Saturn atmospheric simulations using DYNAMICO

This dataset contains model output from the Saturn DYNAMICO simulations described in Cabanes et al. (2020).

We use a high performance Global Climate Model, DYNAMICO, to model the atmospheric circulation of gas giants with appropriate physical parametrizations for Saturn's atmosphere. The model solves the 3D primitive equations of motion. We ran a simulation covering 15 Saturn years. Wind fields are output every 20 Saturn days at 32 pressure levels onto a 0.5-degree latitude-longitude grid.

The dataset is available HERE, and is licensed under CC BY 4.0 International.

A more complete description of the dataset can be found in the dataset Readme PDF.

Citation: S. Cabanes, A. Spiga, & R. M. B. Young (2020) "JUMP - Data collection - Part I: Jets from a Global Climate Model [data set]", Zenodo. doi:10.5281/zenodo.3638105.

Simulations of Jupiter's weather layer

This dataset contains model output from the simulations used in Jupiter GCM papers Part I and Part II. It contains instantaneous model states from two simulations, generated by a version of the MIT General Circulation Model modified to simulate Jupiter’s upper troposphere and lower stratosphere. The MITgcm is available from http://mitgcm.org. A complete description of the Jupiter model is in Part I, except for the cloud scheme, which is in Part II.

The data are instantaneous snapshots of the flow fields from two simulations, covering a period of 100 d with snapshots every 20 d. Run A has no heat flux into the bottom of the domain, and Run B has 5.7 W m−2 heat flux into the bottom of the domain. The fields included are zonal velocity, meridional velocity, vertical velocity in pressure coordinates, potential temperature, and mass mixing ratios for ammonia (gas, solid), hydrogen sulphide (gas), ammonium hydrosulphide (solid), and water (gas, liquid, solid).

The dataset is available HERE, and is licensed under ODC-By v1.0.

A more complete description of the dataset can be found in the dataset Readme PDF.

Citation: R.M.B. Young, P.L. Read, & Y. Wang (2018) "Simulating Jupiter’s weather layer: Accompanying data for Parts I and II", Oxford University Research Archive. doi:10.5287/bodleian:PyYbbxpk2.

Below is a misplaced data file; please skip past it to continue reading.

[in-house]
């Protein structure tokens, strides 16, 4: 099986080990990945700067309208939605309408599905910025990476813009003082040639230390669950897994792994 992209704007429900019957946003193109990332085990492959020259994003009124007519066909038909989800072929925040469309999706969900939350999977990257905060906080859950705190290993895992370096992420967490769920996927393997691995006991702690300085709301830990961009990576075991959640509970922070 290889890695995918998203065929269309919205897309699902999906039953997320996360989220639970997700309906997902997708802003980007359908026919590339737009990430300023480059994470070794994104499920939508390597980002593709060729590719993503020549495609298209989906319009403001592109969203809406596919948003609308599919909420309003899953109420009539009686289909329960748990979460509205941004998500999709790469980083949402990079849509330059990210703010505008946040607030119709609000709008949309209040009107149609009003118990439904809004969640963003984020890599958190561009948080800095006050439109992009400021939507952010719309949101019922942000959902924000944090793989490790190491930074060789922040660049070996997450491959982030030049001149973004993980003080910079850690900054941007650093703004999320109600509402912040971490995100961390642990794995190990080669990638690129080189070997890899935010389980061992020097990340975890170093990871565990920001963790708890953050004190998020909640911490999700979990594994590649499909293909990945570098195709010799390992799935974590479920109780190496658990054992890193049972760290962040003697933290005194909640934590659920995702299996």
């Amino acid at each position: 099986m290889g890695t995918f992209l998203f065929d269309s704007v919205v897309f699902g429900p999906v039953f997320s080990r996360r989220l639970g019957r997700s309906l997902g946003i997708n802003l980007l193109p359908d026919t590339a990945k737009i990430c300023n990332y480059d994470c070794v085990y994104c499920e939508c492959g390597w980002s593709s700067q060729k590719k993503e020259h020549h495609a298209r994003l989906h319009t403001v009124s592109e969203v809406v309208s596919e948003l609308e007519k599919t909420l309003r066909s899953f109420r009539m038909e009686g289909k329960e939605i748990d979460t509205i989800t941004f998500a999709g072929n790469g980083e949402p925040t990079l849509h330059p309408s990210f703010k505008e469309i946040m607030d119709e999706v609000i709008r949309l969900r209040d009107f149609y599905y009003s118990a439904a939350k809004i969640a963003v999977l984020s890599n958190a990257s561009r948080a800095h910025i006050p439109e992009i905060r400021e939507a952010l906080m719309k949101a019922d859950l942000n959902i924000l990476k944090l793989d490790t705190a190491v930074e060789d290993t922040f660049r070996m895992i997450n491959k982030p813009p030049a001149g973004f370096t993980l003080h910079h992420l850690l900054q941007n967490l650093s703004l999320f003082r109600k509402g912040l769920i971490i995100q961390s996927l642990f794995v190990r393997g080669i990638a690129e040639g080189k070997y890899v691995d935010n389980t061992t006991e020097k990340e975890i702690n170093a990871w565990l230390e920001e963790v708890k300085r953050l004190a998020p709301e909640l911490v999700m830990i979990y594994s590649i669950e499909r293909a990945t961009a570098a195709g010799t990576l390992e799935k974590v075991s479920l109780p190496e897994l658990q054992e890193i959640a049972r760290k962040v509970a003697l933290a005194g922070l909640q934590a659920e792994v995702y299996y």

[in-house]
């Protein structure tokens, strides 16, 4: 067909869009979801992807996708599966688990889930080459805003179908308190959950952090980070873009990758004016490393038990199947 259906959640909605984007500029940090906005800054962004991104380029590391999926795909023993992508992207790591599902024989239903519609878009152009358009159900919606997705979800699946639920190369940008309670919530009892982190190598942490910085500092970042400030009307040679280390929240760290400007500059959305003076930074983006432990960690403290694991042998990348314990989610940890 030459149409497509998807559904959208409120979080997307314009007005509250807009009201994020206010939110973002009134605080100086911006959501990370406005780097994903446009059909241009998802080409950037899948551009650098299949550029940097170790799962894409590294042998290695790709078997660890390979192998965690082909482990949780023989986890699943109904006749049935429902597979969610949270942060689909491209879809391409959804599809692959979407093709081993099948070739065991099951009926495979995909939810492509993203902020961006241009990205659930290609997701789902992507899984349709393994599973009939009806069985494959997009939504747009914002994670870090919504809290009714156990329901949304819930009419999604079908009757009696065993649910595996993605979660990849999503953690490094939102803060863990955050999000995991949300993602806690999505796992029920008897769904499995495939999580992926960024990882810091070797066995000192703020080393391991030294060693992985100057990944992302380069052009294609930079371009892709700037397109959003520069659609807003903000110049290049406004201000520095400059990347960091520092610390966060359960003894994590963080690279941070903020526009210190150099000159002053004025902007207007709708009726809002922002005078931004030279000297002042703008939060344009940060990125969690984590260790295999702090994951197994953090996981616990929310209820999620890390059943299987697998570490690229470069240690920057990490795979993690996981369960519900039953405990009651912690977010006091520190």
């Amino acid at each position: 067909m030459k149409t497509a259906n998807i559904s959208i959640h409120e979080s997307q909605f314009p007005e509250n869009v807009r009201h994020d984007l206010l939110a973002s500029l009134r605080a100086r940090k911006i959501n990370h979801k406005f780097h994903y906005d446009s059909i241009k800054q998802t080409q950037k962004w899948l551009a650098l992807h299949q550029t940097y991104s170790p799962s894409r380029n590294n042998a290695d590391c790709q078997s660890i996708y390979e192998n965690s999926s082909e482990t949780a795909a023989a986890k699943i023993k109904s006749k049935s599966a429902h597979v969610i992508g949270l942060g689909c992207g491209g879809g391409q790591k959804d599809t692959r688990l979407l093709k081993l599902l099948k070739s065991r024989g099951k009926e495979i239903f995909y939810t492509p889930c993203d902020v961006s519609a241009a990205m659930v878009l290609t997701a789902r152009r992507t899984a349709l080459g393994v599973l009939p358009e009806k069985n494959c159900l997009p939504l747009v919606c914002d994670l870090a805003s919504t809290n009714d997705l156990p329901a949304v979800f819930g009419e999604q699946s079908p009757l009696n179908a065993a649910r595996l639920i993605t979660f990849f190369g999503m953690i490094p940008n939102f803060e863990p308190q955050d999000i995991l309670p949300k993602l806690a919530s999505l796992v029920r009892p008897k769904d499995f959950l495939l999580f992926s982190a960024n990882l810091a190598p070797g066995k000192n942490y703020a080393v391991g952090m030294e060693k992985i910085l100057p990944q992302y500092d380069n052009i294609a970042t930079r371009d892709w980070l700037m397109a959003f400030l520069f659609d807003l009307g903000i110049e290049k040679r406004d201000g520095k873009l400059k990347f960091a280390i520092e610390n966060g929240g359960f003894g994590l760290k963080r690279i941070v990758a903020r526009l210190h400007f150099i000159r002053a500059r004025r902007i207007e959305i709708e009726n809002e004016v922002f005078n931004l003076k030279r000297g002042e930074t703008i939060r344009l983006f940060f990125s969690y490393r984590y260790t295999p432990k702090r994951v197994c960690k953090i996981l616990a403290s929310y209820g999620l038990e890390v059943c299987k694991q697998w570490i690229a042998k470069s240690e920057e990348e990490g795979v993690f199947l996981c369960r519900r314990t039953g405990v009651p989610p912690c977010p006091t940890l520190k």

Jupiter horizontal wind velocities at cloud level from Cassini

This dataset contains horizontal wind velocity vectors at the top of Jupiter’s main cloud deck, covering four rotation periods during December 2000. These wind measurements are based on a series of visible camera images taken by NASA’s Cassini spacecraft. They were analysed using a cloud tracking procedure based on a Correlation Imaging Velocimetry method developed to analyse fluid dynamics experiments. The dataset contains 1123505 horizontal wind velocity vectors covering 360 degrees in longitude and +/-50 degrees in planetocentric latitude. The dataset also includes a Python script to convert the velocity vectors from spherical geometry to oblate spheroidal geometry, and to estimate observational uncertainties.

This dataset was the basis for the structure function analysis and some of the spectral flux analysis in my paper on kinetic energy cascades in Jupiter's atmosphere. We used a slightly different version of this dataset in Galperin et al. (2014) and that dataset is available as supplementary material to that paper.

The dataset is available HERE, and is licensed under ODC-By v1.0.

A more complete description of the dataset can be found on the Oxford GPFD group webpage HERE, and in the dataset Readme PDF.

Citation: R.M.B. Young, P.L. Read, D. Armstrong, & A.J. Lancaster (2017) "Jupiter horizontal wind velocities at cloud level from Cassini", Oxford University Research Archive. doi:10.5287/bodleian:D5oVPJVRv.

The thermally-driven rotating annulus: horizontal velocities in regular and weakly chaotic flow regimes

This dataset contains 11 1/2 hours of horizontal velocity measurements from four experiments using AOPP's "small annulus" thermally-driven rotating annulus laboratory experiment. The experiments cover regular (2S, 3AV, two experiments) and weakly chaotic (3SV, two experiments) flow regimes. The apparatus consists of two concentric right circular cylinders with height 14.0cm and radii 2.5cm and 8.0cm, with a 17% glycerol / 83% water mixture (by volume) between them. The outer cylinder is heated and the inner cylinder cooled relative to the working fluid, with a temperature difference of approximately 4K, and the apparatus rotates about the co-incident axis of the two cylinders at rates between 0.75 and 3.1 rad/s. This setup mimics the main effects acting on a planetary atmosphere: gravity, rotation, and a heating gradient between low and high latitudes.

The experiments were originally run in 1998. This dataset was put together after using the measurements during my DPhil work on assimilation and predictability in the rotating annulus.

The dataset is available HERE, and is licensed under ODC-By v1.0.

A more complete description of the dataset can be found on the Oxford GPFD group webpage HERE, and in the dataset Readme PDF.

Citation: R.M.B. Young, P.L. Read, W-G. Früh, D. Smith, & S.H. Risch (2015) "The thermally-driven rotating annulus: horizontal velocities in regular and weakly chaotic flow regimes", Oxford University Research Archive. doi:10.5287/bodleian:dr26xx49n.

Waves, Turbulence and Diffusion in Beta-Plumes

This dataset contains horizontal velocity measurements from the 5m diameter rotating tank experiment at TurLab, University of Turin. The experiments were set up to form beta-plumes in a rapidly rotating fluid on a conical topographic beta-plane. Horizontal velocities were measured using the UVMAT/CIV software.

The dataset is available HERE.

Citation: P.L. Read, B. Galperin, S. Espa, R.M.B. Young, & H. Scolan (2018) "Waves, Turbulence and Diffusion in Beta-Plumes", hosted at TurBase.